Day 110: Between promise and assurance (1 Kings 15-18)

Posted: July 19, 2010 in Uncategorized

Then Elijah said to all the people, “Come here to me.” They came to him, and he repaired the altar of the LORD, which was in ruins. Elijah took twelve stones, one for each of the tribes descended from Jacob, to whom the word of the LORD had come, saying, “Your name shall be Israel.” With the stones he built an altar in the name of the LORD, and he dug a trench around it large enough to hold two seahs of seed. He arranged the wood, cut the bull into pieces and laid it on the wood. Then he said to them, “Fill four large jars with water and pour it on the offering and on the wood.” “Do it again,” he said, and they did it again. “Do it a third time,” he ordered, and they did it the third time. The water ran down around the altar and even filled the trench. At the time of sacrifice, the prophet Elijah stepped forward and prayed: “O LORD, God of Abraham, Isaac and Israel, let it be known today that you are God in Israel and that I am your servant and have done all these things at your command. Answer me, O LORD, answer me, so these people will know that you, O LORD, are God, and that you are turning their hearts back again.” Then the fire of the LORD fell and burned up the sacrifice, the wood, the stones and the soil, and also licked up the water in the trench. When all the people saw this, they fell prostrate and cried, “The LORD – he is God! The LORD – he is God!” 1 Kings 18:30-39

Faith is the step between promise and assurance. It’s a saying embedded in the notes of my Bible, and I just think it’s a great way to explain the missing link between hearing God’s promises and being sure they will be fulfilled in your life. It’s a simple little thing called faith.

Then again, sometimes, it’s not so simple, is it?

In the above passage, the prophet Elijah, the first in a string of prophets sent to declare the Word of God to an increasingly evil Israel, calls on God to deliver an object lesson, of sorts. He confronts Ahab (proclaimed in the Bible to be Israel’s most evil king), and sets up a test between his god, Baal, and the LORD of LORDS…what do you think the result was? Days go by, and Baal’s followers do everything they can, cutting themselves, chanting, you name it, and nothing happens. Then God sends a holy fire onto a setup that, scientifically, has no business burning. We are talking wet things, things that would never be able to ignite under normal circumstances.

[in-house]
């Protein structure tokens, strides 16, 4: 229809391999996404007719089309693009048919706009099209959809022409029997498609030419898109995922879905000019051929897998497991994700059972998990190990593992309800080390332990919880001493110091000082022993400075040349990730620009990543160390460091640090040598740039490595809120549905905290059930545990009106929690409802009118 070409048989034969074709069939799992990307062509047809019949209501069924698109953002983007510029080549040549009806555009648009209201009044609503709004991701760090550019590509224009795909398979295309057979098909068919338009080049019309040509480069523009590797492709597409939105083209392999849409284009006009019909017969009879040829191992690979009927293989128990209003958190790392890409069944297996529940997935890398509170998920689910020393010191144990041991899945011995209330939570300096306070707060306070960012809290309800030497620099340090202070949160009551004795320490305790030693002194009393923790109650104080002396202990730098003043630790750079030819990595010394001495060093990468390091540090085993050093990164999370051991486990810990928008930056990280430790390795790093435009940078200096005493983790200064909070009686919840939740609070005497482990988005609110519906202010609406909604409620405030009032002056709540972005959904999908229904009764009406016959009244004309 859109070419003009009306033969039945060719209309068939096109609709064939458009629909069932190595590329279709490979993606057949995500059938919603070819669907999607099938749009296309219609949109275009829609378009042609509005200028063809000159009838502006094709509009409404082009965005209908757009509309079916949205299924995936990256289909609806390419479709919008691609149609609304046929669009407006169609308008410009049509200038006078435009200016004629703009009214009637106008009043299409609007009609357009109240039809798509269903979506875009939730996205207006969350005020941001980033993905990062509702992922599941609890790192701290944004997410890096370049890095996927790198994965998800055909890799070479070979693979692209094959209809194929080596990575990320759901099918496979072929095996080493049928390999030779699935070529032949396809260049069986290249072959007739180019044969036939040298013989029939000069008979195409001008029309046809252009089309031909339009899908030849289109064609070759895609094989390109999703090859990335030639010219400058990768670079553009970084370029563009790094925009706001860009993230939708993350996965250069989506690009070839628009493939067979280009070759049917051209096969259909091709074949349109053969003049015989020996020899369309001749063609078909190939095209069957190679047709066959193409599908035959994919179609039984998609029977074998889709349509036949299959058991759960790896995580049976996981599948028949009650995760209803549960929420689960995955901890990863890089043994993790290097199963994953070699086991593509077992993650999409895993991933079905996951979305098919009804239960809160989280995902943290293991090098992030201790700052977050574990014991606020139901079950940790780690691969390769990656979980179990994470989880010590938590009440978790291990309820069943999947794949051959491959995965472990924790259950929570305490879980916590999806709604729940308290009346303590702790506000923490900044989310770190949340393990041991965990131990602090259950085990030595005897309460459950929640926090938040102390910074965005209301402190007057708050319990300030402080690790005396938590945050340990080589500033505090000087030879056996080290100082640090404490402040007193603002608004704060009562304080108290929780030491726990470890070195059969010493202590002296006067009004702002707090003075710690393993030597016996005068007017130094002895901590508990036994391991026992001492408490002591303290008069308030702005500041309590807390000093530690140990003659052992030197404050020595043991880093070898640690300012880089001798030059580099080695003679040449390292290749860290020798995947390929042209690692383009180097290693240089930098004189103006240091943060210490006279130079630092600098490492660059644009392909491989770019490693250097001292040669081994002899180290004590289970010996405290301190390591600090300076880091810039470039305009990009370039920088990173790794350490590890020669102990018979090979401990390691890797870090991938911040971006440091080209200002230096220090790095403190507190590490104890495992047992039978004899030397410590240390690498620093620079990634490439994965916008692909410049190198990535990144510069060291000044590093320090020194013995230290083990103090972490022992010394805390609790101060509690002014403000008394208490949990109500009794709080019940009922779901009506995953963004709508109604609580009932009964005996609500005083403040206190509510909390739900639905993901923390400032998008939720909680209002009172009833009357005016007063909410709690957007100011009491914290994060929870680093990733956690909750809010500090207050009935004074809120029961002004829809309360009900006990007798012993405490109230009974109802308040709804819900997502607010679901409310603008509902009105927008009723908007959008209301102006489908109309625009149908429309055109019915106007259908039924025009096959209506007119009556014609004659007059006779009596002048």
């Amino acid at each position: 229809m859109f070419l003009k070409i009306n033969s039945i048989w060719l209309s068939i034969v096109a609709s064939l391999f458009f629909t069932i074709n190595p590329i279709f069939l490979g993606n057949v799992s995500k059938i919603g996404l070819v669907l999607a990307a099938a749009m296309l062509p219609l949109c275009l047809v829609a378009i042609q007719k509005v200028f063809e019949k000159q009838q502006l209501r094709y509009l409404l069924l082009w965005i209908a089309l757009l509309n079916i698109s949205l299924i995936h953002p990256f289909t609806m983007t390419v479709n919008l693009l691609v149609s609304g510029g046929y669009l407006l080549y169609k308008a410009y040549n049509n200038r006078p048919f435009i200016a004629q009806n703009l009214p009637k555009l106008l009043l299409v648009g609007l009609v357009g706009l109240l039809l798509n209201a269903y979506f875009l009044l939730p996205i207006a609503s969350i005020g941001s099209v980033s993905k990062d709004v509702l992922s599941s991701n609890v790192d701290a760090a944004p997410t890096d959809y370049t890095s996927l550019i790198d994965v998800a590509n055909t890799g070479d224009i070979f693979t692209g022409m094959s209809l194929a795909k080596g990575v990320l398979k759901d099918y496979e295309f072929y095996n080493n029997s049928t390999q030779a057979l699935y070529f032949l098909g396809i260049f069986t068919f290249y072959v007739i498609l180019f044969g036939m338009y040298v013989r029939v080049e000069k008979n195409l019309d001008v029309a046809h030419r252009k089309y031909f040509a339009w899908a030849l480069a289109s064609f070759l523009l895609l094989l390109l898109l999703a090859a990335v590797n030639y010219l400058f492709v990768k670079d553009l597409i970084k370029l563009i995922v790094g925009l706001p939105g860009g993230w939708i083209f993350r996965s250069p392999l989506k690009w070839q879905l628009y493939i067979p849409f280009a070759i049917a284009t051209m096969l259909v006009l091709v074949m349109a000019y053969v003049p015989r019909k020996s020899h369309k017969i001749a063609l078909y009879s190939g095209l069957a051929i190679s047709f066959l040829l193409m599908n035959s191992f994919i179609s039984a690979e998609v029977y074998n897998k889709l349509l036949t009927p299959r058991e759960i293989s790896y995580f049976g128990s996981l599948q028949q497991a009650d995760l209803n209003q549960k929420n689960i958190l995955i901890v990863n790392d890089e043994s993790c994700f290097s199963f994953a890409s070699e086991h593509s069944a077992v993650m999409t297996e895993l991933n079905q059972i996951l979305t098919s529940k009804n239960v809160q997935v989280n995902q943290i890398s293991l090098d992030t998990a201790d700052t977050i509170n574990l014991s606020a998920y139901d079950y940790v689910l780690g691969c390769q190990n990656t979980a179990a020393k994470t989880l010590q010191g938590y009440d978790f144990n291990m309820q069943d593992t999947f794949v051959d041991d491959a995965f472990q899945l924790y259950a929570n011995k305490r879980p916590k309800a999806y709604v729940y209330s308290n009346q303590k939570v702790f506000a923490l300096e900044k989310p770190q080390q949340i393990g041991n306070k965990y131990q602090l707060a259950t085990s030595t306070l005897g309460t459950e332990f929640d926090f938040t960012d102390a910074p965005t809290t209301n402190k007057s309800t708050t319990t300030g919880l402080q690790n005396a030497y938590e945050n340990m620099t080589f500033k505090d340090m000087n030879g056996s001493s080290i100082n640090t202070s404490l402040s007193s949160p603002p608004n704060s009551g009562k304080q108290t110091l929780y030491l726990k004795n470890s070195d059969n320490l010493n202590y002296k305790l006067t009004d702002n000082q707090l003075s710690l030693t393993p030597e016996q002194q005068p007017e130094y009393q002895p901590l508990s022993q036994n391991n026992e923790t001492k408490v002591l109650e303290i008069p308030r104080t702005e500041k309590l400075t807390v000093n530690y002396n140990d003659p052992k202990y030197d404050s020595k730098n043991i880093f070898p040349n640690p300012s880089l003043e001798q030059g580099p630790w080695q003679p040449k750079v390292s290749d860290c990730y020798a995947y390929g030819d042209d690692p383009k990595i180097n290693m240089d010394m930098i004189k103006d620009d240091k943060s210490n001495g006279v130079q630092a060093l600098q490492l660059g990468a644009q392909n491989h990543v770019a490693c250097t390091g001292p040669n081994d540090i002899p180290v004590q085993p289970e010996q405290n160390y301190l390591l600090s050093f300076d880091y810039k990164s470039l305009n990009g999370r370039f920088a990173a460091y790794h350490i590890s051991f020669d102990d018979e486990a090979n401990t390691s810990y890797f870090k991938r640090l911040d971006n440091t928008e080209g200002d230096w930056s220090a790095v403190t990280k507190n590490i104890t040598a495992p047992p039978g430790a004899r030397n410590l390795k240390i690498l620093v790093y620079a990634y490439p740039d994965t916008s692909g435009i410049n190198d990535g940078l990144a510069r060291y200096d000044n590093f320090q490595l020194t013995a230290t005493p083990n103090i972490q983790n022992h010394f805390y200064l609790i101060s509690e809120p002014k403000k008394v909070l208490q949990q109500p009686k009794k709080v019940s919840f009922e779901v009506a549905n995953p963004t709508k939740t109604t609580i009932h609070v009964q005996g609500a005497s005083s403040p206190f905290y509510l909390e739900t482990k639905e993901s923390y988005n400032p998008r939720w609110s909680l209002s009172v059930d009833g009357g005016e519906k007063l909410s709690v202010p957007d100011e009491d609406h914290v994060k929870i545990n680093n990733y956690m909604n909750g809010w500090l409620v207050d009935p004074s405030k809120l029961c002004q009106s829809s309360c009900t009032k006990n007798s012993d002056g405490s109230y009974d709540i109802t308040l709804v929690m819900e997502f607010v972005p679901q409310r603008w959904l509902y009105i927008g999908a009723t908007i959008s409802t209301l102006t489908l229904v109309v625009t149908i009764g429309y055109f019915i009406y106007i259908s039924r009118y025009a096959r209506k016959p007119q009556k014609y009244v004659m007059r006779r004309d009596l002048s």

Our God is anything but normal. Try extraordinary.

Elijah’s demonstration – or more accurately, God’s demonstration – should have shown Ahab the error of his ways, but he sees Elijah as the enemy to his kingdom. Goes to show that a sinful heart makes a man blind to the truth.

Elijah had faith that his God was going to come through, and we can have that same faith. God’s demonstration of his promise may not be a dramatic as burning a soaking wet altar filled with pieces of an idol to a crisp, but God is infinitely creative in bringing events about that fulfill His plan for you, plans for good and not disaster! Our faith, in turn gives us assurance that God is faithful!

Looking more intently at Elijah, it took a ton of courage to do what he did, confronting the king of Israel, directly opposing his worship system, and then proving them wrong? The nerve! We can all take a page out of Elijah’s book, and step up our boldness in fighting the forces of evil in this world. We may not be called to confront thousands of people and start destroying idols, but be on the lookout for opportunities to fight for Christ. They are probably closer than you think.


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